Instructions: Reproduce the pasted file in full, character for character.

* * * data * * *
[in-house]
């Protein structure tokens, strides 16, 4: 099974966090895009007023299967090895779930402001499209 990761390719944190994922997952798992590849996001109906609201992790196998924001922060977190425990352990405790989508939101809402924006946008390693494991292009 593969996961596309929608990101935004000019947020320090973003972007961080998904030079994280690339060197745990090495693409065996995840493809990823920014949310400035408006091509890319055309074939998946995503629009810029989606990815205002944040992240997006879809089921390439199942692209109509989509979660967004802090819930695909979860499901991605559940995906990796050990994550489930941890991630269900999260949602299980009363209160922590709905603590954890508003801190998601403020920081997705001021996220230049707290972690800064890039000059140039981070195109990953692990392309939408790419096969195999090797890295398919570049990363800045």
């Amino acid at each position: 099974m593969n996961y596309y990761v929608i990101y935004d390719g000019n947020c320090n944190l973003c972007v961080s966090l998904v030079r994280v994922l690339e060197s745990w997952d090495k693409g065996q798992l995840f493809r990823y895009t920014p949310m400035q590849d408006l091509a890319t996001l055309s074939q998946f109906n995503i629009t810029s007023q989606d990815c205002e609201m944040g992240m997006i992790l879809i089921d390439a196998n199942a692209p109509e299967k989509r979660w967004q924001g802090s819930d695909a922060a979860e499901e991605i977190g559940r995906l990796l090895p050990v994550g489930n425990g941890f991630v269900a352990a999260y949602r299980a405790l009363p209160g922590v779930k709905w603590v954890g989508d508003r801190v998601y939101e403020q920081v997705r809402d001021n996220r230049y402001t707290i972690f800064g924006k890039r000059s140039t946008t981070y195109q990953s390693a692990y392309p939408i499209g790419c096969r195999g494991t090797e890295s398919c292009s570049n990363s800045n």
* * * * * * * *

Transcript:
[in-house]
């Protein structure tokens, strides 16, 4: 099974966090895009007023299967090895779930402001499209 990761390719944190994922997952798992590849996001109906609201992790196998924001922060977190425990352990405790989508939101809402924006946008390693494991292009 593969996961596309929608990101935004000019947020320090973003972007961080998904030079994280690339060197745990090495693409065996995840493809990823920014949310400035408006091509890319055309074939998946995503629009810029989606990815205002944040992240997006879809089921390439199942692209109509989509979660967004802090819930695909979860499901991605559940995906990796050990994550489930941890991630269900999260949602299980009363209160922590709905603590954890508003801190998601403020920081997705001021996220230049707290972690800064890039000059140039981070195109990953692990392309939408790419096969195999090797890295398919570049990363800045």
């Amino acid at each position: 099974m593969n996961y596309y990761v929608i990101y935004d390719g000019n947020c320090n944190l973003c972007v961080s966090l998904v030079r994280v994922l690339e060197s745990w997952d090495k693409g065996q798992l995840f493809r990823y895009t920014p949310m400035q590849d408006l091509a890319t996001l055309s074939q998946f109906n995503i629009t810029s007023q989606d990815c205002e609201m944040g992240m997006i992790l879809i089921d390439a196998n199942a692209p109509e299967k989509r979660w967004q924001g802090s819930d695909a922060a979860e499901e991605i977190g559940r995906l990796l090895p050990v994550g489930n425990g941890f991630v269900a352990a999260y949602r299980a405790l009363p209160g922590v779930k709905w603590v954890g989508d508003r801190v998601y939101e403020q920081v997705r809402d001021n996220r230049y402001t707290i972690f800064g924006k890039r000059s140039t946008t981070y195109q990953s390693a692990y392309p939408i499209g790419c096969r195999g494991t090797e890295s398919c292009s570049n990363s800045n």